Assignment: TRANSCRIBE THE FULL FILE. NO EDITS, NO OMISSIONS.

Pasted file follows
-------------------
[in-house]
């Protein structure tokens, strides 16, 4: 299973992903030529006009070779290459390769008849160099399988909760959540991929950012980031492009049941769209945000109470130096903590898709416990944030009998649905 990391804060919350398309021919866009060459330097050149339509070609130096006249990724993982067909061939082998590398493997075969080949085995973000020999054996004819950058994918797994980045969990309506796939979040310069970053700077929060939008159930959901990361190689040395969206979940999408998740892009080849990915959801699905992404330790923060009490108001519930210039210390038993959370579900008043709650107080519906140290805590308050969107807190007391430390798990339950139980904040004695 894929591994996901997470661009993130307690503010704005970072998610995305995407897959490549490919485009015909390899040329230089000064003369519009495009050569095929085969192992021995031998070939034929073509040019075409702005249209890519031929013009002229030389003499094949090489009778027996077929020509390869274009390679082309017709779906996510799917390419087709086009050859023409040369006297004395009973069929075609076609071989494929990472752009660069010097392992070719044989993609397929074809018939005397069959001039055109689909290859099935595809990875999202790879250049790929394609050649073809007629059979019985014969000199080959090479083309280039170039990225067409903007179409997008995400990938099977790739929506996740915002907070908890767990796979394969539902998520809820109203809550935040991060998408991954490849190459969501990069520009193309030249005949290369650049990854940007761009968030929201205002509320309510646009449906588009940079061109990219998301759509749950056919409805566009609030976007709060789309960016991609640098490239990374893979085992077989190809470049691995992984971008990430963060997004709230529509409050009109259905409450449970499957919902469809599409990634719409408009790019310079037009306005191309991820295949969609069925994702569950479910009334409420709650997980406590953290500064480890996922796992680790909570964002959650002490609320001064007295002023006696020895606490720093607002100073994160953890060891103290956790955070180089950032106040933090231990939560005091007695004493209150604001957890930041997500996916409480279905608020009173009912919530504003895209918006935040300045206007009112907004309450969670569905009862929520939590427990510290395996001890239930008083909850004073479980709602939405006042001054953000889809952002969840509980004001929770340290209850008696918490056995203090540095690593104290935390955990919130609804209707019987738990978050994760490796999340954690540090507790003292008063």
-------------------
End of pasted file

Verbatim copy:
[in-house]
């Protein structure tokens, strides 16, 4: 299973992903030529006009070779290459390769008849160099399988909760959540991929950012980031492009049941769209945000109470130096903590898709416990944030009998649905 990391804060919350398309021919866009060459330097050149339509070609130096006249990724993982067909061939082998590398493997075969080949085995973000020999054996004819950058994918797994980045969990309506796939979040310069970053700077929060939008159930959901990361190689040395969206979940999408998740892009080849990915959801699905992404330790923060009490108001519930210039210390038993959370579900008043709650107080519906140290805590308050969107807190007391430390798990339950139980904040004695 894929591994996901997470661009993130307690503010704005970072998610995305995407897959490549490919485009015909390899040329230089000064003369519009495009050569095929085969192992021995031998070939034929073509040019075409702005249209890519031929013009002229030389003499094949090489009778027996077929020509390869274009390679082309017709779906996510799917390419087709086009050859023409040369006297004395009973069929075609076609071989494929990472752009660069010097392992070719044989993609397929074809018939005397069959001039055109689909290859099935595809990875999202790879250049790929394609050649073809007629059979019985014969000199080959090479083309280039170039990225067409903007179409997008995400990938099977790739929506996740915002907070908890767990796979394969539902998520809820109203809550935040991060998408991954490849190459969501990069520009193309030249005949290369650049990854940007761009968030929201205002509320309510646009449906588009940079061109990219998301759509749950056919409805566009609030976007709060789309960016991609640098490239990374893979085992077989190809470049691995992984971008990430963060997004709230529509409050009109259905409450449970499957919902469809599409990634719409408009790019310079037009306005191309991820295949969609069925994702569950479910009334409420709650997980406590953290500064480890996922796992680790909570964002959650002490609320001064007295002023006696020895606490720093607002100073994160953890060891103290956790955070180089950032106040933090231990939560005091007695004493209150604001957890930041997500996916409480279905608020009173009912919530504003895209918006935040300045206007009112907004309450969670569905009862929520939590427990510290395996001890239930008083909850004073479980709602939405006042001054953000889809952002969840509980004001929770340290209850008696918490056995203090540095690593104290935390955990919130609804209707019987738990978050994760490796999340954690540090507790003292008063």